Taking a cue from Fimoculous and Russell Ash, Time decided to get list crazy this year with the Top 10 of Everything (instead of the 50 list that the magazine chose last year).

There are far too many sets of enumerations to click through (especially since Time puts each separate item on it’s own impression-gaming page), so I’ll just relate the most relevant parts: an installment of My Damn Channel’s You Suck at Photoshop placed tenth in Top TV Episodes and Dr. Horrible’s Sing-Along Blog ranked #4 in Top TV Series. This, too, after Joss Whedon‘s online sensation took home the honor of being one of Time’s Best Inventions of the Year.

For Dr. Horrible, I think the honor at least kinda makes sense. The show has all the trappings of a quality TV series (Hollywood stars, top-notch production quality, excellent writing, etc.), just with a shorter season and on a smaller budget. In other words, it’s something you could picture actually seeing on television. You Suck at Photoshop, however, is not.

There’s no way this series would ever be on TV, and it’s not because of any deficiency in quality. You Suck at Photoshop is fantastic, but it’s sooooooo much an internet show that putting in a category with 30 Rock and Mad Men seems a misnomer, like Time’s critic James Poniewozik included the series to fulfill a new media quota.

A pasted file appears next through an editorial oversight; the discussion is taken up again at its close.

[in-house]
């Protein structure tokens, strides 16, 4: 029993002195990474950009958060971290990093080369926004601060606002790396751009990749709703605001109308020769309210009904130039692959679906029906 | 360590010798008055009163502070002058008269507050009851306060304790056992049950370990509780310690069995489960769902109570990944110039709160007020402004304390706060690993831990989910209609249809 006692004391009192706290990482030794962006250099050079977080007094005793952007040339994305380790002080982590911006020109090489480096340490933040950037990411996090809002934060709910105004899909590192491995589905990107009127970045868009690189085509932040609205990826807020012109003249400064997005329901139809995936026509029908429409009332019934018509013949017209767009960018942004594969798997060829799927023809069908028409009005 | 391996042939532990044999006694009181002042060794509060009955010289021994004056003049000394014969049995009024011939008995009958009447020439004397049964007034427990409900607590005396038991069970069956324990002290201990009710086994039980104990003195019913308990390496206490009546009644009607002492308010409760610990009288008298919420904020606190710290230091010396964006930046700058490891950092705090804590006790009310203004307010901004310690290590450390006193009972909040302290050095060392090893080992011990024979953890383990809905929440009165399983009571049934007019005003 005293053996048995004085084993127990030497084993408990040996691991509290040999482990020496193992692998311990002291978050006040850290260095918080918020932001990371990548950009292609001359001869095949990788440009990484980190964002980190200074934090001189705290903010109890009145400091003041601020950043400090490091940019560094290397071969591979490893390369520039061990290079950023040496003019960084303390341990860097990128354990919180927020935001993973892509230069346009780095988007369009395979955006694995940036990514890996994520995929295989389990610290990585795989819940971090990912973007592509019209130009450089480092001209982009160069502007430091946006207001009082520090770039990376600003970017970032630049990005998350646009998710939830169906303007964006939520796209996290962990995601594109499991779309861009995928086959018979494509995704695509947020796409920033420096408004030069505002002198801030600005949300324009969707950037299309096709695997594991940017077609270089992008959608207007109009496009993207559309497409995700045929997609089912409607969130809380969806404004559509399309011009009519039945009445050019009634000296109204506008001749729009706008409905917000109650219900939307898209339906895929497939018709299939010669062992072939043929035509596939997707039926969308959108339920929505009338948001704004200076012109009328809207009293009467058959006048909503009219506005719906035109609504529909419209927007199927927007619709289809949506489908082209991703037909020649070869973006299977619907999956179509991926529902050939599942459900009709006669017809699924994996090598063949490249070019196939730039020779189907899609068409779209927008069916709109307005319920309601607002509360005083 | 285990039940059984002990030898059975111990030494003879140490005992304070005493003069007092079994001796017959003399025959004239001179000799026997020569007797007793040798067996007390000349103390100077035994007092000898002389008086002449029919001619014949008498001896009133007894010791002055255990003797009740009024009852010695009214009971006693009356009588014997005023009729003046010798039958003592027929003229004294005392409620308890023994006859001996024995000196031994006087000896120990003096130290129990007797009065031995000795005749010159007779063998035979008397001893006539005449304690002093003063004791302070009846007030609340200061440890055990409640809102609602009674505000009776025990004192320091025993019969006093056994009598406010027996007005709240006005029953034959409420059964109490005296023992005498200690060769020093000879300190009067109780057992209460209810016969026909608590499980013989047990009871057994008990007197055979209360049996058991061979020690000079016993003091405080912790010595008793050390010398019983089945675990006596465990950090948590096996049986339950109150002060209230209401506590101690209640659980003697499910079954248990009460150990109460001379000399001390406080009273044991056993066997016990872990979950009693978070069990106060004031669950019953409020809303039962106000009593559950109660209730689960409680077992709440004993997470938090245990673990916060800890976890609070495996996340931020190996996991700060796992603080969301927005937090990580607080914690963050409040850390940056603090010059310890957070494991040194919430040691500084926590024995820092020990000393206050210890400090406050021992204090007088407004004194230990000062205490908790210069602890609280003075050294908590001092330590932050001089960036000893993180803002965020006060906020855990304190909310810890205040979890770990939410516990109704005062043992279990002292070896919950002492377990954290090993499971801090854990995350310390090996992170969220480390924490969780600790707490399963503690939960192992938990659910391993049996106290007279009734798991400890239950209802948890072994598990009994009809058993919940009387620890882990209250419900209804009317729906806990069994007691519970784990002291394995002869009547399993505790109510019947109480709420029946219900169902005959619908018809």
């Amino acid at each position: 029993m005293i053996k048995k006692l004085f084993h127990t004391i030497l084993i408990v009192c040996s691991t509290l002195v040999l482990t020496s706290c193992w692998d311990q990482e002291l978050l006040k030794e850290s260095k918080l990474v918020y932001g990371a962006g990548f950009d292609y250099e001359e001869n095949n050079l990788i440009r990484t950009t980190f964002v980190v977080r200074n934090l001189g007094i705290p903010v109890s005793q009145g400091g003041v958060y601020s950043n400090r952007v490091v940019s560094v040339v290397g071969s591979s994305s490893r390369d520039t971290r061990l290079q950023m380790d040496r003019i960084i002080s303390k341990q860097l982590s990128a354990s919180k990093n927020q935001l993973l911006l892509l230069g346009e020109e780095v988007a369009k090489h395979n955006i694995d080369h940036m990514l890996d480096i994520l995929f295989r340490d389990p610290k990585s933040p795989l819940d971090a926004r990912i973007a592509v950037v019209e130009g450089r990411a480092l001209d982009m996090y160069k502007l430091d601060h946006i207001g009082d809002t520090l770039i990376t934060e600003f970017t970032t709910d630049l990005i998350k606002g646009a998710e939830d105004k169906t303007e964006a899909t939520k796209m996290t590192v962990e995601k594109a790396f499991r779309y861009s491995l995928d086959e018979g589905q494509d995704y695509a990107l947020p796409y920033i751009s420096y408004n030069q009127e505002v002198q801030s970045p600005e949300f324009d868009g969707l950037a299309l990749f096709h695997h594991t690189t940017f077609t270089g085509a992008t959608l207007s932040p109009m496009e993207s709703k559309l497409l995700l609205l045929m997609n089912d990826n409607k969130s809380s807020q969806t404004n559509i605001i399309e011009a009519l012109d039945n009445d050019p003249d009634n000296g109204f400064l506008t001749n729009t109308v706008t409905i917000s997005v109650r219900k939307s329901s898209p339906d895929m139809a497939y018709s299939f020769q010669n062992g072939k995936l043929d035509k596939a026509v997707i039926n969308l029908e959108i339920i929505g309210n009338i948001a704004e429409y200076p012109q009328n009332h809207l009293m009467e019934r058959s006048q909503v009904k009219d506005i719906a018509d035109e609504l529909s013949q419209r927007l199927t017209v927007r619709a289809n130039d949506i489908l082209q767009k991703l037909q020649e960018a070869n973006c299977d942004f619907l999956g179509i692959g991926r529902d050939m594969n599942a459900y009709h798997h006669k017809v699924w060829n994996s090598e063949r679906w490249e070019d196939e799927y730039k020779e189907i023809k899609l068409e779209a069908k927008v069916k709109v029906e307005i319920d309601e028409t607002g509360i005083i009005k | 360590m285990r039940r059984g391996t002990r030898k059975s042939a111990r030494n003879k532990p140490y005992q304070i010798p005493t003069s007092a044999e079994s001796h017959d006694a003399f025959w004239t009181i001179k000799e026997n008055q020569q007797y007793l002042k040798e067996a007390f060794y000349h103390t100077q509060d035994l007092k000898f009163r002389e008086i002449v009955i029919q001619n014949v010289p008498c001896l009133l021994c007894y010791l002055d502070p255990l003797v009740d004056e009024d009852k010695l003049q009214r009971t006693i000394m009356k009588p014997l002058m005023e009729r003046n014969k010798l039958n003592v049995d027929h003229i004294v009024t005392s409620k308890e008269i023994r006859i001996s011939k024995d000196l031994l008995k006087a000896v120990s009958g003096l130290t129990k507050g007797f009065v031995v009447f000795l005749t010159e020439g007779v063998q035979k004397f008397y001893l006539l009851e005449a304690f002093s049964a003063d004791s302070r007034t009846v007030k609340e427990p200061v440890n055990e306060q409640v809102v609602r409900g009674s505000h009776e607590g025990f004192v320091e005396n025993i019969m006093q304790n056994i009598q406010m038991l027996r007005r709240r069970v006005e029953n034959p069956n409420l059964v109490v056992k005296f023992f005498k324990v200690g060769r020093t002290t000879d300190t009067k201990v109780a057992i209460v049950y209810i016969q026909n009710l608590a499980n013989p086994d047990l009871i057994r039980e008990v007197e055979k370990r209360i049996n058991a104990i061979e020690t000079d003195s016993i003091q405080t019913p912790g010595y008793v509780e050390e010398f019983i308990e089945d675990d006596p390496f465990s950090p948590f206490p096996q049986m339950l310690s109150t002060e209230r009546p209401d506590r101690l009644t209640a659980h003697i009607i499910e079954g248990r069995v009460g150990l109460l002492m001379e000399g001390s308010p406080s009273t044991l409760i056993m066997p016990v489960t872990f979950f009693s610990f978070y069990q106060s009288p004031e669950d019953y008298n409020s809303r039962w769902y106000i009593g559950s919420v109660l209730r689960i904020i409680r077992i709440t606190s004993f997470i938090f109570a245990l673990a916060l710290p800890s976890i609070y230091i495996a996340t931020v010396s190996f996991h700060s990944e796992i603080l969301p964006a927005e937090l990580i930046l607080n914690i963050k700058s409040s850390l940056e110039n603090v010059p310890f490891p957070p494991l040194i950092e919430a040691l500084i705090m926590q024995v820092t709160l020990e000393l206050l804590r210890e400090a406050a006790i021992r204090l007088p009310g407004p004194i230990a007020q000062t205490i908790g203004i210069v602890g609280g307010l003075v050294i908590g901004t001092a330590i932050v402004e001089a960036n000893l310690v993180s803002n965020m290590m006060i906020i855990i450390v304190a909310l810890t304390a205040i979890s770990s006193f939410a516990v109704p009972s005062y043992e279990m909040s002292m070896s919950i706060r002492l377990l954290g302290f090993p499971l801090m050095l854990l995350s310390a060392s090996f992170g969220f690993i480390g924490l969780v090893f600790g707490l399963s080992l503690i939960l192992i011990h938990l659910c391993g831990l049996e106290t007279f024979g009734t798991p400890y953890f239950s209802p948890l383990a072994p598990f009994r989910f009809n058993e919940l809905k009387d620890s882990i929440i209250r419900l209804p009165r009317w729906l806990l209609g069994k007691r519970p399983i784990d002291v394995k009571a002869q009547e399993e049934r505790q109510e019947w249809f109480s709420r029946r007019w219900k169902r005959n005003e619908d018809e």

The video elements of the “small-scale serial [that] packed in as much comedy and pathos as a TV series twenty times its length” are just a single portion of the product, an entry point for a more interactive entertainment experience. Creators Troy Hitch and Matt Beldsoe told me the best part about the show was the eBay auction for Donnie’s ring and the fact that users could contact Donnie and Sn4tchBuckl3r via Skype and have a conversation. The inherent interactivity of the inherent drove the look of the show and its storyline. It’s definitely not TV. It’s something different.

It’s great to see traditional media outlets take notice of online original web series and put them alongside traditional forms of entertainment (and in the not-so-distant future, there will be lists where you won’t be sure which shows are from what medium), but it still seems odd. It’s not a bad thing, just a bit off….like if I said Lost was one helluva web series.

I suppose that while the mediums converge and online video further develops, I’ll have to suffer some uncomfortable lists and less-than-perfect vocabulary. For now, I’ll just be thankful that Time included some internet video in its lists that goes beyond the Viral category.

Don't miss out on the next big story.

Get Tubefilter's Top Stories, Breaking News, and Event updates delivered straight to your inbox.

This information will never be shared with a third party